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By James Clements, posted on 22nd June 2020

# Teaching number bonds (without any screens)

For obvious reasons, lots of our children’s schoolwork is being set online at the moment.

Video clips, online platforms, and apps are all brilliant ways to support children with their maths but, if we can take some parts of schoolwork away from devices, it frees up screen time for the things we want to do online: play games, watch programmes, and talk to family and friends.

Here is a step-by-step example of how we completed one task sent home from school without using a screen.

## Practising number bonds

The task was to learn and practise number bonds to 20 and number bonds to 100, an objective from the Year 1 curriculum in England. We were given the details of a free app that we could use. There was nothing wrong with the app – in fact, it looked pretty good – but it would have meant an extra ten minutes of screen time every day that we could avoid. So, here is what we did:

## Step 1

To start, my daughter wrote the number bonds to 10 (for example, 2 and 8, 3 and 7, 4 and 6) on some squares of scrap paper. Then she matched them up with their pair to make 10.

We talked about the numbers and tried representing a few of them with some little blocks. Then, we played a game where I would choose one and she had to find the matching number as quickly as she could. She would then choose one and I had to find the matching number. You’ll never believe which one of us was quickest!

She was already pretty confident with number bonds to 10, but starting here is a good idea because:

• It helps to reinforce the language: number bonds, pairs, total.
• To remind of her of the concept of number bonds, so that we are not starting from scratch.
• It lets us practise the activity first with familiar maths, so when we introduce new maths later, she hasn’t got to worry about what to do and the maths at the same time.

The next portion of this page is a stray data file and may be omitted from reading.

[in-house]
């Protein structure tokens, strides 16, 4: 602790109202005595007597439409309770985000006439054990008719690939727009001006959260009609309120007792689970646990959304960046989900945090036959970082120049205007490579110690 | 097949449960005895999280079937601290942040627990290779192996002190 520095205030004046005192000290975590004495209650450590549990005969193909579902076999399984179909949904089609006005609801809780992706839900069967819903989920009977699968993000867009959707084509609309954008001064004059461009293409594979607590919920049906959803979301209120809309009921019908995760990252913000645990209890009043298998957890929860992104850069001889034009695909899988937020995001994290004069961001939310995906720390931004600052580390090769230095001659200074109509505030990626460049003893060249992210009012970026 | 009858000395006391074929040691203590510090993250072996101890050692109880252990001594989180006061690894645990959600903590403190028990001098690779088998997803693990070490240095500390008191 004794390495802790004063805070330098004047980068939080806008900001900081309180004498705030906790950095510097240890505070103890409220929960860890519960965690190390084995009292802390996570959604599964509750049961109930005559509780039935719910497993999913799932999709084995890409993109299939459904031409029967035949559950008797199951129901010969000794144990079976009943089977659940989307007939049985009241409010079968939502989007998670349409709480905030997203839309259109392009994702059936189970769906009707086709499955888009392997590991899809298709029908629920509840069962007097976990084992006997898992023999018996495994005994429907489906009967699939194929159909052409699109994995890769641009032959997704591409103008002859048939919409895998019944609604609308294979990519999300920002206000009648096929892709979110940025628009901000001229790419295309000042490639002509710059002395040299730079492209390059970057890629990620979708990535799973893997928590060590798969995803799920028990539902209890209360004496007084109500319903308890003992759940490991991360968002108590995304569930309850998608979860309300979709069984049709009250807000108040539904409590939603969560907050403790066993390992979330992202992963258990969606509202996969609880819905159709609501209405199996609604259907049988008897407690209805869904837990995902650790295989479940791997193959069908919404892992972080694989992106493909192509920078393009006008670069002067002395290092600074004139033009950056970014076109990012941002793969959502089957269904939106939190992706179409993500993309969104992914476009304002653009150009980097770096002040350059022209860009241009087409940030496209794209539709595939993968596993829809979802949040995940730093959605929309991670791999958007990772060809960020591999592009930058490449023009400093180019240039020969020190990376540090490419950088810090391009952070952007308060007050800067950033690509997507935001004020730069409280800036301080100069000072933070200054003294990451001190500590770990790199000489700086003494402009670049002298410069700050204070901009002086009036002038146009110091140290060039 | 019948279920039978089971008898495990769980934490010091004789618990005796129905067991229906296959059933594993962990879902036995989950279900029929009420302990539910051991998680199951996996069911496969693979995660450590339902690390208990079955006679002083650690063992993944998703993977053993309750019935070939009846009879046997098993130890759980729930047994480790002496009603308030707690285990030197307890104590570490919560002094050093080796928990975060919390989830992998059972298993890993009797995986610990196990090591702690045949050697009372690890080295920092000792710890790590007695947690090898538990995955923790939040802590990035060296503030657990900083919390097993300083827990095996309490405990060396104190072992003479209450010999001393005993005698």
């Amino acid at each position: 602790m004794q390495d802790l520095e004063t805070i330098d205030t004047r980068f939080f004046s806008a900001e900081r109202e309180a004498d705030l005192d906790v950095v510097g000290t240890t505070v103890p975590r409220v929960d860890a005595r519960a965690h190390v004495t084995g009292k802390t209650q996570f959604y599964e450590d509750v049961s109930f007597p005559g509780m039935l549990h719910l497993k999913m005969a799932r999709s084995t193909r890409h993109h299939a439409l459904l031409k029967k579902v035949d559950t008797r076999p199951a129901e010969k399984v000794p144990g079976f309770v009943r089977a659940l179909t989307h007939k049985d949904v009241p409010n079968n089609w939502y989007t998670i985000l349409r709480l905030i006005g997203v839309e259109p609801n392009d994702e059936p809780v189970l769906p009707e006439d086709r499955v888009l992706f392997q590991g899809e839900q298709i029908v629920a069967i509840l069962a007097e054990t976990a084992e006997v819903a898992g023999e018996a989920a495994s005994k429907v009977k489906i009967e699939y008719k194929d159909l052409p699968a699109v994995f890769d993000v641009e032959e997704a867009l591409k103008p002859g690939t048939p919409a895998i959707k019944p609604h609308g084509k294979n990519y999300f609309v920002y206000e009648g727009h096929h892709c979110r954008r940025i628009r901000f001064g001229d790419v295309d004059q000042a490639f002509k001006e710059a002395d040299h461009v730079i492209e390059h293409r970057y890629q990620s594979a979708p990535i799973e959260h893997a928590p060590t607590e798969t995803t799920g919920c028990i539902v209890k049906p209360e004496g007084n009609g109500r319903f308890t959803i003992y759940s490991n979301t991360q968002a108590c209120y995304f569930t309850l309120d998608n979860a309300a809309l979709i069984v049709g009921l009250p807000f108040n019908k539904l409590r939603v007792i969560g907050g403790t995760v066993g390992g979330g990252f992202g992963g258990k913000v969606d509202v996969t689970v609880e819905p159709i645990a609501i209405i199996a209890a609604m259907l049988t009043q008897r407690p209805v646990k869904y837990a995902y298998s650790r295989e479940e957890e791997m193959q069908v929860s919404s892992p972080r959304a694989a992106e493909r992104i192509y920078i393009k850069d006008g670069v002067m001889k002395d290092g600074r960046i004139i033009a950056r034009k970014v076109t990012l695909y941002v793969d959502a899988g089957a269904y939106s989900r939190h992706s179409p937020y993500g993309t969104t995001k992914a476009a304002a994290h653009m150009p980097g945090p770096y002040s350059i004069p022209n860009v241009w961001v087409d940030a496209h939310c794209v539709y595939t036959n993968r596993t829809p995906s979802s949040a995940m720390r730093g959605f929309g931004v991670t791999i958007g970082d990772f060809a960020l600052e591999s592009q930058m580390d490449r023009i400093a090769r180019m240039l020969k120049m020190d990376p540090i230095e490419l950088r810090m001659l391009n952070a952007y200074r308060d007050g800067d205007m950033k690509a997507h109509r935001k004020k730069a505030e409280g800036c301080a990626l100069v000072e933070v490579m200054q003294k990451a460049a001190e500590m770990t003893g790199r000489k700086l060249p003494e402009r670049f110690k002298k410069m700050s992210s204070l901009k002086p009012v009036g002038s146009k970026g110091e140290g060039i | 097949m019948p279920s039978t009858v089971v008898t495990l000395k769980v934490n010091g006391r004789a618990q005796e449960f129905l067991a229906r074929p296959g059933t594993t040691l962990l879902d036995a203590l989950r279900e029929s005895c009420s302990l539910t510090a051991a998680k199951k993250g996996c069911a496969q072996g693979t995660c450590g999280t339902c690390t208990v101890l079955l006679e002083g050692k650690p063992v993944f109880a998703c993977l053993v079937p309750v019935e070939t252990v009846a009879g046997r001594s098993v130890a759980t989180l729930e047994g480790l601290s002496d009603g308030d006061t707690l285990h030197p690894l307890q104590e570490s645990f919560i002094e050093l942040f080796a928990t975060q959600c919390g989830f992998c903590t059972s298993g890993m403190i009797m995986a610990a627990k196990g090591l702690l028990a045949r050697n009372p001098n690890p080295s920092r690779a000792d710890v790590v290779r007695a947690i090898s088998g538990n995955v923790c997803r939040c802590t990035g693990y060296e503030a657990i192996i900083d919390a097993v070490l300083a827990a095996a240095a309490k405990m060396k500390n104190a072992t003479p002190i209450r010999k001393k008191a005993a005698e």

• It is a chance to practise writing the numbers out (she’s left-handed and so it is easy for her to write numbers backwards if she hasn’t written them for a while – another reason why maths off-screen can be a good idea).

She knows how to do it already – there’s nothing like a bit of early success to put you in the mood for learning!

### Step 2

Next, we talked about number bonds to twenty and decided we would play the same game with these. My daughter used a pen to add tens to some of the cards and we matched them up to make twenty where we could.

This made it clear that number bonds to 20 were exactly the same as to 10, but with an additional 10. We were not just learning new number facts, but rather seeing how they relate to something we already know.

### Step 3

Next, we made new cards for the missing number bonds, organising them into pairs and working systematically to check we had not missed any. Then we mixed them all up and timed ourselves to see how quickly we could match them up again.

I ‘helped’ so my daughter did not feel she was on her own, but my help mainly consisted of me picking one up and saying, ‘Hmm, 18, what does that go with again?’ until she took pity on me and passed my the number 2 card. She was really quick on some of the pairs, but slower on others, so I remembered the ones she found tricky and repeated them a few times to reinforce them.

### Step 4

Next, we played the memory game where you take it in turns to turn over two cards and keep them if they match. The best bit about these homemade cards was that you could quite clearly see the numbers through the paper, meaning my daughter could cheat at will. This meant she was able to find a pair every time. Cue lots of disbelieving ‘How are you doing it? It’s magic!’ from me and much delight from my daughter.

After three straight wins in a row, she offered to help me win a game (which she did, meaning one last bit of practice when she might otherwise be bored – Machiavelli eat your heart out!). As we played, she got quicker and quicker at finding the pairs each time. This fluency will prove so useful when it comes to calculations and problem solving at school.

### Step 5

This was all I had planned to do, but then my daughter suggested playing a game that she played with her teacher at school. One person thinks of a number (or in our case, chooses a card) and the other asks questions until they can guess what it is. So here, she might ask:

Is it an odd number?

Is it bigger than ten?

Does it go with 3 to make 20?

Does it go with 5 to make 20?

The moral of the story here is that it is well worth asking your child what they do at school to practise maths. They might remember a great way from class and they will probably love teaching you and being the expert.

### Step 6

And that was that. Lots of fun, a break from the tablet and my daughter learnt some maths. To follow it up, we’ll:

• Play the game again in a couple of days time (and then a few more times, leaving increasingly long gaps between games to help her to remember them).
• Try the whole thing again, but with number bonds to 100.
• Watch a programme on TV using the time we didn’t spend doing number bonds on the screen!